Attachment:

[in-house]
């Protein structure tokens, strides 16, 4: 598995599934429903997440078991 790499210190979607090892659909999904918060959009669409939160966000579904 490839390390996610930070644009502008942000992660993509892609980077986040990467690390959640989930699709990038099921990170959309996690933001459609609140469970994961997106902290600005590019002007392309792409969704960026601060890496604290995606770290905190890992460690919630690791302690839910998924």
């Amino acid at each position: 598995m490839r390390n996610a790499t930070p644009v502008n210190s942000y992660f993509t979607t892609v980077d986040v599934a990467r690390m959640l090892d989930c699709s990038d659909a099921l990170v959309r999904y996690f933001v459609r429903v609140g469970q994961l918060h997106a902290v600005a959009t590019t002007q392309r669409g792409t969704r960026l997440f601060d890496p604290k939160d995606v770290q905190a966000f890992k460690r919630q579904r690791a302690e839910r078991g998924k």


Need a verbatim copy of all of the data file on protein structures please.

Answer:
[in-house]
């Protein structure tokens, strides 16, 4: 598995599934429903997440078991 790499210190979607090892659909999904918060959009669409939160966000579904 490839390390996610930070644009502008942000992660993509892609980077986040990467690390959640989930699709990038099921990170959309996690933001459609609140469970994961997106902290600005590019002007392309792409969704960026601060890496604290995606770290905190890992460690919630690791302690839910998924």
């Amino acid at each position: 598995m490839r390390n996610a790499t930070p644009v502008n210190s942000y992660f993509t979607t892609v980077d986040v599934a990467r690390m959640l090892d989930c699709s990038d659909a099921l990170v959309r999904y996690f933001v459609r429903v609140g469970q994961l918060h997106a902290v600005a959009t590019t002007q392309r669409g792409t969704r960026l997440f601060d890496p604290k939160d995606v770290q905190a966000f890992k460690r919630q579904r690791a302690e839910r078991g998924k």